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It will take more than a single electoral victory or an additional pro-people candidate elected to change the status quo. Voting is just one of many tools in our toolbox to affect meaningful change in the South. At the start of episode four of As The South Votes, we are joined again by Brianna Brown and Dwight Bullard from episode three, who share ways their respective organizations build capacity and engagement beyond the ballot box.
Both of their groups employ micro-interventions year-round to help leverage the voice and power of underrepresented communities.
For Brianna and the crew at the Texas Organizing Project, one way they work to break the cycle of disempowerment is by helping local residents in their target counties participate in different boards and commissions. These bodies are often involved in decision-making outside of the designated state or local legislative body, but it can be a challenge for regular folks to learn about these opportunities—let alone get appointed and serve.
TOP combats this challenge by building out pathways for year-round participation. While the organization turns out the vote at election time, the organizers are preparing to help people stay involved in the process and work on issue based campaigns.
Dwight spoke with us about how Florida Rising makes use of people's assemblies for decision making. As opportunities for a more participatory decision making process, people's assemblies create free and open space for regular folks to think through the issues they are passionate about and develop strategic approaches to address them. They also give Florida Rising members a chance to explore potential opportunity points for further engagement beyond a particular election or political action.
In the second part of this episode, we turn to rural North Carolina. Dreama Caldwell, co-executive director of Down Home North Carolina, talks about her experience making the move from being an interested community member to leadership of an entire organization. She came to the work as a directly-impacted person first, dealing with issues around her own experience with cash bail, before joining various working groups with the organization.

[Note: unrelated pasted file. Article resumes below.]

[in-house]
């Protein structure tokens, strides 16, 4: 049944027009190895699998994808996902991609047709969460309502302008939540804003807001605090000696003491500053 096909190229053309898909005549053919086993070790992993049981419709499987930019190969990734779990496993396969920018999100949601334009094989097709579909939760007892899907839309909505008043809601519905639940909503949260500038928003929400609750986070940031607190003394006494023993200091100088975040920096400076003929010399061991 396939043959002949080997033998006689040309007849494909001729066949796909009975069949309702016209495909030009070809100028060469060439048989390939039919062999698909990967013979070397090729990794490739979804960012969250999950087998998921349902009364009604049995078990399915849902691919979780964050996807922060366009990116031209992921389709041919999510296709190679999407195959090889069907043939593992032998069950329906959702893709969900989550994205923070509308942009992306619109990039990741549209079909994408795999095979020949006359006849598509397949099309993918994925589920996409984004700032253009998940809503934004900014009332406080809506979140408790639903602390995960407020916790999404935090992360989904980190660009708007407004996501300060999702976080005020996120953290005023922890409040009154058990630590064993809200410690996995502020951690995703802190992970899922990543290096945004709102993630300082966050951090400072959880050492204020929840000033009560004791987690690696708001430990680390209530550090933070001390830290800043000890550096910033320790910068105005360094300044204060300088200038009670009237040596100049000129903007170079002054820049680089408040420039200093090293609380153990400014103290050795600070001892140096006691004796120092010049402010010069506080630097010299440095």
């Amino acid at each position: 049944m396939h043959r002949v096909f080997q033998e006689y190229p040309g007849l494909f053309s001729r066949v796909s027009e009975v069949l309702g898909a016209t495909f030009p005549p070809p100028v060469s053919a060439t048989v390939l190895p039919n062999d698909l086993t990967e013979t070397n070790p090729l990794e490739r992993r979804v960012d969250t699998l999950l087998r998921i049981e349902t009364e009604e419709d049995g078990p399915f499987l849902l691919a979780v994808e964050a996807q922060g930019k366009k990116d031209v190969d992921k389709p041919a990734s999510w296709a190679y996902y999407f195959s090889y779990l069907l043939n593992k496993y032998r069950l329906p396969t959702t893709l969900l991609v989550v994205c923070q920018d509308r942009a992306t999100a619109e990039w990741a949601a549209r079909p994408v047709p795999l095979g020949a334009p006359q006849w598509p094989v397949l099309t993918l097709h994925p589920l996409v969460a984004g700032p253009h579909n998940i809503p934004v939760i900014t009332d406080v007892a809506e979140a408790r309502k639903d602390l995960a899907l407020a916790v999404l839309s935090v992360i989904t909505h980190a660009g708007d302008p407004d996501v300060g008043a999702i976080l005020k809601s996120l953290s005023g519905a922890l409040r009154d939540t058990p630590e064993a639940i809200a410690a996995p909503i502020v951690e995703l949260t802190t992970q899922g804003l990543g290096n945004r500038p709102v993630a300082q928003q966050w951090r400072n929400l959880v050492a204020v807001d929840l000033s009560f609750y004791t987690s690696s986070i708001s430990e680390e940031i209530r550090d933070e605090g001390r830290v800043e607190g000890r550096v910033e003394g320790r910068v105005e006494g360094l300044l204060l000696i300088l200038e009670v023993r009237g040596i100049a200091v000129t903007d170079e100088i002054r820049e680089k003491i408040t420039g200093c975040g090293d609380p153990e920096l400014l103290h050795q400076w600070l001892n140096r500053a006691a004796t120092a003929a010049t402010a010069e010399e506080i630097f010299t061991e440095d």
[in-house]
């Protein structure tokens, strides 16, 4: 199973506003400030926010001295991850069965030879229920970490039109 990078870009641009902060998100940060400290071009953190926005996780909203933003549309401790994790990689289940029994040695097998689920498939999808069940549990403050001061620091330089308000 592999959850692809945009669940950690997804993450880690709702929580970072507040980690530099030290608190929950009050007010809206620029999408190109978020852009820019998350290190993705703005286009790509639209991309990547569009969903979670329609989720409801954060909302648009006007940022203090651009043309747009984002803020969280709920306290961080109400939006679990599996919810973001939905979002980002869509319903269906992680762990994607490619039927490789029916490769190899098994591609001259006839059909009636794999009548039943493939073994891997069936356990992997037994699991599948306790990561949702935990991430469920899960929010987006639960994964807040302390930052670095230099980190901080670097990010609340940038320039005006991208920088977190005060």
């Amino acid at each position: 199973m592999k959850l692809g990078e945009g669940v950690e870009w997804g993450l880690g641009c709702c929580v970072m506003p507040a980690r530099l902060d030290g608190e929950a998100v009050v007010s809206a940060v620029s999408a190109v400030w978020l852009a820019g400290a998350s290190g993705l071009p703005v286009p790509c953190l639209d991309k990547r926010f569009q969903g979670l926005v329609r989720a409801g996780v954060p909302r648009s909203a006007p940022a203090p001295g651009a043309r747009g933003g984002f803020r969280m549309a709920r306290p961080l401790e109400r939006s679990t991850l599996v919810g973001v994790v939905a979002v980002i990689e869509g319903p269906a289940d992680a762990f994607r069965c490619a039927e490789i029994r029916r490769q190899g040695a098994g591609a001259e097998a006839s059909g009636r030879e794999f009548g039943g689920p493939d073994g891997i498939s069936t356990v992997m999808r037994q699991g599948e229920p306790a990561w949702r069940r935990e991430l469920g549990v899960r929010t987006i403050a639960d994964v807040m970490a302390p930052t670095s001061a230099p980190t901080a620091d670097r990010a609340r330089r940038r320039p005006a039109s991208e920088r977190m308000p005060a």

A one-time candidate for Alamance County Commissioner, Dreama witnessed the power of electoral engagement in her community during the 2020 election cycle. While she did not win her election, she felt she found her calling after conversing with community members who had never voted or had withdrawn from the process entirely.
In Texas' most populated counties, people-power and political power go hand-in-hand
Texas Organizing Project rallies its 285,000 members to keep momentum with some 6 million voters in the state's most populated counties between election cycles.
"We spent our time with people who who didn't vote, and wanted to know why. We heard that they didn't understand, that they they had been voting for years and their lives had never changed—or they were wrongly informed that they were permanently disenfranchised because they may have had a past felony conviction," she said. "As we began to spend time with the community, people who were not engaged in politics, people began to get excited."
Dreama also touches on the growing pains and challenges as a newer organization, providing insight into some of the steps Down Home's leadership has taken after internal staffing issues happened prior to her becoming executive director. She doesn't make any excuses, acknowledging the need for the organization to step back and do some internal development around management and hiring.
"Down Home is a place where race and class is something that we knew we had to be intentional about," she said. "We did the work to to learn what we needed to learn and to look at our own processes to see where maybe they were preventing equitable hiring, or they were things that we needed to add."
Dreama also notes the importance of supporting organizing throughout the state in the 2022 midterm election cycle, notably rural areas. Dreama estimated that at least 80 out of 100 counties in North Carolina are rural.
"You cannot find a clear pathway to victory without investing in rural areas," she said. "It's this myth that rural areas are more racist. I think that rural areas aren't more racist, they're more prone to racist activity. Because if we aren't organizing in those areas, the far right is organizing in those areas. And so we have to have another narrative for people, we have to have another avenue for them."
She shared that as much as people talk about popular big ticket races, it is equally, if not more important, to raise awareness around down-ballot races.
"I see a larger strategy where we're not paying attention to what's going on local," she continued. "But I think that in order to get people to really participate in this democracy, we have to show people that they're what's happening in their community is important."
In this season of As The South Votes, Scalawag and Anoa Changa are teaming back up to talk about what's working, what's not, and what lessons Southern organizers have learned in their efforts to make the region we love a more just place.
Illustrated: The South isn't so anti-abortion after all. Kentucky proved it at the polls.
Activists across Kentucky organized voters against an amendment that would have prevented a right to abortion or abortion funds in the state constitution. In illustration, meet three folks who were part of the movement to defeat Amendment 2.
Blue County, Purple State
While the county might remain an uphill battle for Republicans, North Carolina as a whole is a political toss-up.
On abortion, count on Gen Z for more than votes
For all the debate on how young voters will show up in 2022, there's a mismatch between campaigns to engage them and their experiences organizing for reproductive justice on the ground.